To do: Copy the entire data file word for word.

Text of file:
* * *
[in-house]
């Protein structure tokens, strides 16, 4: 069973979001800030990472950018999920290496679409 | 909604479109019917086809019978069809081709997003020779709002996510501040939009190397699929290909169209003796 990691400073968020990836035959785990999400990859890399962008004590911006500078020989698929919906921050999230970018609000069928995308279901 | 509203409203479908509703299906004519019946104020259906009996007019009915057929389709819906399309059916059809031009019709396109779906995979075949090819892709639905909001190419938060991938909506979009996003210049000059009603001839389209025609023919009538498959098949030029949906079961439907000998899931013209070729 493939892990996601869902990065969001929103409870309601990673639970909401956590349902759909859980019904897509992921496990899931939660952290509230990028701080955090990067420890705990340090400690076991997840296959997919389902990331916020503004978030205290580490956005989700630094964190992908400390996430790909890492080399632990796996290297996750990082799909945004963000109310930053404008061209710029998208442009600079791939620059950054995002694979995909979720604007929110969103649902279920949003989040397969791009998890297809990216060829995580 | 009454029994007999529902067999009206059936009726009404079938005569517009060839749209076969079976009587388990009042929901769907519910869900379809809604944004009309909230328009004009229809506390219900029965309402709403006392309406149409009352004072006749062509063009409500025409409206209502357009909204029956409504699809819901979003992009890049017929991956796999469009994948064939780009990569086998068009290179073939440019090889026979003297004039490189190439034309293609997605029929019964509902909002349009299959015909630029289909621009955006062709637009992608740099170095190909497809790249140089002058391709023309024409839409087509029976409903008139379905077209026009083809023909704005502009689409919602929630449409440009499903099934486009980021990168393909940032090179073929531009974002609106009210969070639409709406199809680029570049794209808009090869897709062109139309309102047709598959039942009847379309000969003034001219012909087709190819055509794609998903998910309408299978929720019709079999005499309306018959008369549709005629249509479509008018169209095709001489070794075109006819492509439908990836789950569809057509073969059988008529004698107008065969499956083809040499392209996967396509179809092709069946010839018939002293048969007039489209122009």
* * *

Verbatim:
[in-house]
């Protein structure tokens, strides 16, 4: 069973979001800030990472950018999920290496679409 | 909604479109019917086809019978069809081709997003020779709002996510501040939009190397699929290909169209003796 990691400073968020990836035959785990999400990859890399962008004590911006500078020989698929919906921050999230970018609000069928995308279901 | 509203409203479908509703299906004519019946104020259906009996007019009915057929389709819906399309059916059809031009019709396109779906995979075949090819892709639905909001190419938060991938909506979009996003210049000059009603001839389209025609023919009538498959098949030029949906079961439907000998899931013209070729 493939892990996601869902990065969001929103409870309601990673639970909401956590349902759909859980019904897509992921496990899931939660952290509230990028701080955090990067420890705990340090400690076991997840296959997919389902990331916020503004978030205290580490956005989700630094964190992908400390996430790909890492080399632990796996290297996750990082799909945004963000109310930053404008061209710029998208442009600079791939620059950054995002694979995909979720604007929110969103649902279920949003989040397969791009998890297809990216060829995580 | 009454029994007999529902067999009206059936009726009404079938005569517009060839749209076969079976009587388990009042929901769907519910869900379809809604944004009309909230328009004009229809506390219900029965309402709403006392309406149409009352004072006749062509063009409500025409409206209502357009909204029956409504699809819901979003992009890049017929991956796999469009994948064939780009990569086998068009290179073939440019090889026979003297004039490189190439034309293609997605029929019964509902909002349009299959015909630029289909621009955006062709637009992608740099170095190909497809790249140089002058391709023309024409839409087509029976409903008139379905077209026009083809023909704005502009689409919602929630449409440009499903099934486009980021990168393909940032090179073929531009974002609106009210969070639409709406199809680029570049794209808009090869897709062109139309309102047709598959039942009847379309000969003034001219012909087709190819055509794609998903998910309408299978929720019709079999005499309306018959008369549709005629249509479509008018169209095709001489070794075109006819492509439908990836789950569809057509073969059988008529004698107008065969499956083809040499392209996967396509179809092709069946010839018939002293048969007039489209122009």